by Dan Gibson
Former Arizona legislator and all-around nice guy Tom Prezelski is raising money on Kickstarter to finish his quite-cleverly-titled book on a bit of Mexican-American history during the Civil War, Knights of Woeful Countenance: 1st Battalion of Native Cavalry, California Volunteers, 1863-1866:
The current political dogma is based on the premise that Mexican-Americans are a new community, largely without roots in the United States. This is pure bunk. Mexican-Americans have always been here, though their role in building this country is too frequently dismissed and forgotten. In particular, the role of Mexican-Americans in the Civil War usually goes unmentioned.
Thousands of Mexican-Americans served on both sides of the great conflict, from Pennsylvania to the Pacific Coast. This project focuses on one battalion, about 400 men (plus their wives, in a few cases), raised from among the californios, the Spanish-Speaking natives of California, in the hopes that their legendary horsemanship could be put to good use in the federal service. These men served in California by supporting a campaign against Indians in the northern counties, pursuing bandits in the Central Valley, securing the roads across the southern deserts, and generally enforcing federal authority during the national crisis. Later, they were posted to a squalid post on the Mexican border in Arizona, from where they patrolled against Apaches and partisans of the Emperor Maximilian.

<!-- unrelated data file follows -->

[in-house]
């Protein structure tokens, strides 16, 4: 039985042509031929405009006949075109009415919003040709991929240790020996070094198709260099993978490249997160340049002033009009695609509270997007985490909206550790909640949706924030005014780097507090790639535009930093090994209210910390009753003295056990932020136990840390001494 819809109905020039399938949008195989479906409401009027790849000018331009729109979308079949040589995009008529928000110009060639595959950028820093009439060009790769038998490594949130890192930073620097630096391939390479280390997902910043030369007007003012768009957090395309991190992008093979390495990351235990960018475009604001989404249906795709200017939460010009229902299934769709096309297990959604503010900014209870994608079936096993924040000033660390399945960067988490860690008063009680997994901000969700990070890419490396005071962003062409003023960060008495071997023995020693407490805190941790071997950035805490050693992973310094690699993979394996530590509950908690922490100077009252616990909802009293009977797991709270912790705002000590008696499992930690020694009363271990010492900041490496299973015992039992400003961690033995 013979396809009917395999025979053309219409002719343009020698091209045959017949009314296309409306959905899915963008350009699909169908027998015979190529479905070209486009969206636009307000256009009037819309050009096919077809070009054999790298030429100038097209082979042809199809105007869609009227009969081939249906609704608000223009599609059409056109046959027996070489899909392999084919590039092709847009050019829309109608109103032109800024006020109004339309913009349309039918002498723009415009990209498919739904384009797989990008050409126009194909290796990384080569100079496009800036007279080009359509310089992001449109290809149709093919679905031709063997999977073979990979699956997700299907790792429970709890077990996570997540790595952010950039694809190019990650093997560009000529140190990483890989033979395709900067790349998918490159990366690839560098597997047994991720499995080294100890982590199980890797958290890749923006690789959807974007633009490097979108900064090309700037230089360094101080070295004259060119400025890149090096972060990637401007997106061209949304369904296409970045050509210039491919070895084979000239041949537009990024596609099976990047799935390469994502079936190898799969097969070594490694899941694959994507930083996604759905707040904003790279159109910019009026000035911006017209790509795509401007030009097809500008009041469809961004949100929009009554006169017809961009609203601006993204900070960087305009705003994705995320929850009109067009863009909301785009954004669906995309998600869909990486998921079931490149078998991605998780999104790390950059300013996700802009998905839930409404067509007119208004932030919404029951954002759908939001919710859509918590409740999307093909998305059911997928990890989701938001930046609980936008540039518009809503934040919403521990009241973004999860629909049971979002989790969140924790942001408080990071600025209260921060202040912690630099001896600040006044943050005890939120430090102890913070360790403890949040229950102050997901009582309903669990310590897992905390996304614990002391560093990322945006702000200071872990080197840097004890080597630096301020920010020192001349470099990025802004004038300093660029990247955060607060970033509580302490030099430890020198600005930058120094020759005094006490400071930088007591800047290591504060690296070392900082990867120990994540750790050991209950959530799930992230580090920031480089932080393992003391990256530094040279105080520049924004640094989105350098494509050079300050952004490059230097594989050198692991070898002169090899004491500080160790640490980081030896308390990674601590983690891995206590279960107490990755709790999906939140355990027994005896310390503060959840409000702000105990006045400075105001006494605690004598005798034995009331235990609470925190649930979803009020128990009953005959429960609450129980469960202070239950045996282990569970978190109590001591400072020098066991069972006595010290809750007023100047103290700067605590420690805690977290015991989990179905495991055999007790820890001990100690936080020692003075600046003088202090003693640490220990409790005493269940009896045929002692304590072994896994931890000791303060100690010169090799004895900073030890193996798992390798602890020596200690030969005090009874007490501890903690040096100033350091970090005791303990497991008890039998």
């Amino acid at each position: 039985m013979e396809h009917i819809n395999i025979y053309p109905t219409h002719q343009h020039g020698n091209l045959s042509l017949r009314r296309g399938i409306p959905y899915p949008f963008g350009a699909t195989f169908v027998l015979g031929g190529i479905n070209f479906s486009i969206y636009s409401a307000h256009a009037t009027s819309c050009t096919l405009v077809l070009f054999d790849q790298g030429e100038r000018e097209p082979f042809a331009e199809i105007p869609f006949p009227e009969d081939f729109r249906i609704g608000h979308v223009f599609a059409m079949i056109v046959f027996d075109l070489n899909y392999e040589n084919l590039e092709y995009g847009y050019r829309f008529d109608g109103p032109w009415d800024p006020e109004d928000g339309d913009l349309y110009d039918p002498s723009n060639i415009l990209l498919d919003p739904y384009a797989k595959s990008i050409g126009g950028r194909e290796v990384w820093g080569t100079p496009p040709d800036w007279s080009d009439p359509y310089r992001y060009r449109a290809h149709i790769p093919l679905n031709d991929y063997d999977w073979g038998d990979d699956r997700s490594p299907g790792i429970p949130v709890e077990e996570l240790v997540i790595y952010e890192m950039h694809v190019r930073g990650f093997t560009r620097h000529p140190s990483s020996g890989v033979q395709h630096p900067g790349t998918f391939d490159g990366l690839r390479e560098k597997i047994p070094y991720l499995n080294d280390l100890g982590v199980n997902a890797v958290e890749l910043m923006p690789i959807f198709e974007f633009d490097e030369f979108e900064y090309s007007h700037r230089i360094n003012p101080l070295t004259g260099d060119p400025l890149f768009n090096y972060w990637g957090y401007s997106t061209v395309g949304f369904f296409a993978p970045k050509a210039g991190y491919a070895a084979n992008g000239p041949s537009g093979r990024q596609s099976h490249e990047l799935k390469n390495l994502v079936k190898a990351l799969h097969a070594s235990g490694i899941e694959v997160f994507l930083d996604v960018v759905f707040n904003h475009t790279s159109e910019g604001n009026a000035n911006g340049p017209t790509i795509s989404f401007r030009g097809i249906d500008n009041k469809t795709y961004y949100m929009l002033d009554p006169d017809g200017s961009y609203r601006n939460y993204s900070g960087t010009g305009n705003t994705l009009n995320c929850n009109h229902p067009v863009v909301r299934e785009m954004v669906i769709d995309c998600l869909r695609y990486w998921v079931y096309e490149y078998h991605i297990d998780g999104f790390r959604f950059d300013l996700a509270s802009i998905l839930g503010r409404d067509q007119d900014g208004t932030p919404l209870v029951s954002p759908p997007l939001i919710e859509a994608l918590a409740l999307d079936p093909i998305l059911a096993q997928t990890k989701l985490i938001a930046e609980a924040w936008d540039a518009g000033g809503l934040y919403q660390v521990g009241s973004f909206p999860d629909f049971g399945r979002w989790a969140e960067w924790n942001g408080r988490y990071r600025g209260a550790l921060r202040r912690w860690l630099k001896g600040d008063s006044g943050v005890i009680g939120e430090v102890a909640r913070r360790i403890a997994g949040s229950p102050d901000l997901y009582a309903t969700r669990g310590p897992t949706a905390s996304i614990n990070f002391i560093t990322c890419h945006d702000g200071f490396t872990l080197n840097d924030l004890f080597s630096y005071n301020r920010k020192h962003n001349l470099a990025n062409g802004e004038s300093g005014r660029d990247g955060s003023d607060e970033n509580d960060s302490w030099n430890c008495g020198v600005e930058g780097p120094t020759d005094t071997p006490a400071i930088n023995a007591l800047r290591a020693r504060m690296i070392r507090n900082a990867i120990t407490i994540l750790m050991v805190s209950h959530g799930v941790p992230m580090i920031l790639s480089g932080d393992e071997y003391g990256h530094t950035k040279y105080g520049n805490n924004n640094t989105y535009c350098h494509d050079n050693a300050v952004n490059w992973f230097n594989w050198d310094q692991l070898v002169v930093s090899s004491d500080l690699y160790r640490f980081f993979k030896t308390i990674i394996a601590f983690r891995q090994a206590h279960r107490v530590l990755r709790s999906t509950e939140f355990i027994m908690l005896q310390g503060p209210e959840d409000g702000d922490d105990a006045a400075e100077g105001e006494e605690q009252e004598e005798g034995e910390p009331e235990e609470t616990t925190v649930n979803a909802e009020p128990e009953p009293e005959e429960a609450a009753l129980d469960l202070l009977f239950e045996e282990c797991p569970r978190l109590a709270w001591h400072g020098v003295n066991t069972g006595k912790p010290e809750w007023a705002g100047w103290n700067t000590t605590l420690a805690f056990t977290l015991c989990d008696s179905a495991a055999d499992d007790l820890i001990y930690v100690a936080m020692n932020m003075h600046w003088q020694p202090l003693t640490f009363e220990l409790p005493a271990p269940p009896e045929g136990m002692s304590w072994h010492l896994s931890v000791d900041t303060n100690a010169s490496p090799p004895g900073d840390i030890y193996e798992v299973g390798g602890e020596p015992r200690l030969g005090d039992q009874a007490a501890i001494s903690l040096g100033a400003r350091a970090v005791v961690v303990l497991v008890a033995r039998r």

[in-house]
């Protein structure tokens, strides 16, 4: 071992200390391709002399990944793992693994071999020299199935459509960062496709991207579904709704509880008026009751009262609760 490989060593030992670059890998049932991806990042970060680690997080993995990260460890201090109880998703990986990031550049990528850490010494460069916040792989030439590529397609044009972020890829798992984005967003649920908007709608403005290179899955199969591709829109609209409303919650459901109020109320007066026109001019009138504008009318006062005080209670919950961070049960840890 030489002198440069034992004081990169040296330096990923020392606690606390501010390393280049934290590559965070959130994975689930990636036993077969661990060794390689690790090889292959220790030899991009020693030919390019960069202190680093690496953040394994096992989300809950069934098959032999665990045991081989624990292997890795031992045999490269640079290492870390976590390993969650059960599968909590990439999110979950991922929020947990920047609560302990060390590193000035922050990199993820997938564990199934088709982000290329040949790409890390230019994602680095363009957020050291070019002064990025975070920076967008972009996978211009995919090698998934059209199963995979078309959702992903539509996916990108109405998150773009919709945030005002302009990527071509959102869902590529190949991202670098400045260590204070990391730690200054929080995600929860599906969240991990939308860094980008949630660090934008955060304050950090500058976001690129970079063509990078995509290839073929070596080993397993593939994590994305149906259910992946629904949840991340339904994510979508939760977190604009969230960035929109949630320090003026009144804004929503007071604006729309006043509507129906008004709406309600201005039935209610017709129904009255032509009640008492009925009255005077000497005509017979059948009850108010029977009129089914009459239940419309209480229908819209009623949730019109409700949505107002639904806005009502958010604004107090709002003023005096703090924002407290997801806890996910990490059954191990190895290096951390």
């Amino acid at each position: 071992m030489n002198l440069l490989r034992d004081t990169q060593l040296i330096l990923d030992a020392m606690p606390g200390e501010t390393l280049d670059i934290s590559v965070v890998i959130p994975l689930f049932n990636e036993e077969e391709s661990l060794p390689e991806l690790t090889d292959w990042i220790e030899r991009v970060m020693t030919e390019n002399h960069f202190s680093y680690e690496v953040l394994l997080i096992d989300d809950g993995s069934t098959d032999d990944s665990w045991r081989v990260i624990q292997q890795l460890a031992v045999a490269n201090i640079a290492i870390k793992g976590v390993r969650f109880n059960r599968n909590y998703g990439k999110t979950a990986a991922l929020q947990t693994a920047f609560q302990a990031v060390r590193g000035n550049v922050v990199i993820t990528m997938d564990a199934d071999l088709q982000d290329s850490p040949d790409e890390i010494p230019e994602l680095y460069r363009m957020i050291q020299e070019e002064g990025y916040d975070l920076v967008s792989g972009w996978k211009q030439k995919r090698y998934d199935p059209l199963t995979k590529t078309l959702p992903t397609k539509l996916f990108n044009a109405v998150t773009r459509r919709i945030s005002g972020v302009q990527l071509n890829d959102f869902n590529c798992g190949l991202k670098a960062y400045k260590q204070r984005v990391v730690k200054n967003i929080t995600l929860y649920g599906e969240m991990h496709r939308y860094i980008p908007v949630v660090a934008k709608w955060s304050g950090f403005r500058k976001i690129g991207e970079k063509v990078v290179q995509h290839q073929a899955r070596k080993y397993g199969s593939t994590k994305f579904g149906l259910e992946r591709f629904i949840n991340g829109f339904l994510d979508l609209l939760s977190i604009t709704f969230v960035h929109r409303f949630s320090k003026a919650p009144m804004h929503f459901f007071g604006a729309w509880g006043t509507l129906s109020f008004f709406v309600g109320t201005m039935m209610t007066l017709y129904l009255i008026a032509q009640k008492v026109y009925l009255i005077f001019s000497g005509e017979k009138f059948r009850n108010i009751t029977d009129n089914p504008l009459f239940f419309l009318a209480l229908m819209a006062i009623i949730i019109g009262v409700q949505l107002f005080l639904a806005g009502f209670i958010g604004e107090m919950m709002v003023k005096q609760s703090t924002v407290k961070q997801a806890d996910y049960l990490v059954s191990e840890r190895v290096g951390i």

The Civil War is the great American Epic, our Iliad. That Mexican-Americans were a part of this story and therefore share in our national heritage is an inconvenient truth that is too little known. I hope that in a small way, this book can give this record its proper place in the popular imagination.